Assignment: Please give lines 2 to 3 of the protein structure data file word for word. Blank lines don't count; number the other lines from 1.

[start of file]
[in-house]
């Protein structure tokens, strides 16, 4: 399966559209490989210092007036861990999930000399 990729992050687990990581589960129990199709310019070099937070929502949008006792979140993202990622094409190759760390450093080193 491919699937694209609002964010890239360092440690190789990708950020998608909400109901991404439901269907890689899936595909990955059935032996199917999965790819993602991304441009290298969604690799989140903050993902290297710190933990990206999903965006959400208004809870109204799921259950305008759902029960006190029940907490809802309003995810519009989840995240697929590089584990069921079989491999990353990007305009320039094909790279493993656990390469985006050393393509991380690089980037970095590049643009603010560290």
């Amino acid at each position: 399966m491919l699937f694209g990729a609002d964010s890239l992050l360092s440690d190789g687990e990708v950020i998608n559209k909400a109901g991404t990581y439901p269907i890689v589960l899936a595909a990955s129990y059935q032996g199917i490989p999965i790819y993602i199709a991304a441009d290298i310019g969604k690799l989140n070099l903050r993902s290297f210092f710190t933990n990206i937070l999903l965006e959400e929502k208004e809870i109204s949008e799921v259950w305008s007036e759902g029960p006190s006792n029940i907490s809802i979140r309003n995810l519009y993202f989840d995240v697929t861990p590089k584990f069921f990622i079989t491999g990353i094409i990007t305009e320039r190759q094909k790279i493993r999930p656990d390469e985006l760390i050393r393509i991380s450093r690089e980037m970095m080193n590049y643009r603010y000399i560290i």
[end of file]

């Protein structure tokens, strides 16, 4: 399966559209490989210092007036861990999930000399 990729992050687990990581589960129990199709310019070099937070929502949008006792979140993202990622094409190759760390450093080193 491919699937694209609002964010890239360092440690190789990708950020998608909400109901991404439901269907890689899936595909990955059935032996199917999965790819993602991304441009290298969604690799989140903050993902290297710190933990990206999903965006959400208004809870109204799921259950305008759902029960006190029940907490809802309003995810519009989840995240697929590089584990069921079989491999990353990007305009320039094909790279493993656990390469985006050393393509991380690089980037970095590049643009603010560290």
């Amino acid at each position: 399966m491919l699937f694209g990729a609002d964010s890239l992050l360092s440690d190789g687990e990708v950020i998608n559209k909400a109901g991404t990581y439901p269907i890689v589960l899936a595909a990955s129990y059935q032996g199917i490989p999965i790819y993602i199709a991304a441009d290298i310019g969604k690799l989140n070099l903050r993902s290297f210092f710190t933990n990206i937070l999903l965006e959400e929502k208004e809870i109204s949008e799921v259950w305008s007036e759902g029960p006190s006792n029940i907490s809802i979140r309003n995810l519009y993202f989840d995240v697929t861990p590089k584990f069921f990622i079989t491999g990353i094409i990007t305009e320039r190759q094909k790279i493993r999930p656990d390469e985006l760390i050393r393509i991380s450093r690089e980037m970095m080193n590049y643009r603010y000399i560290i």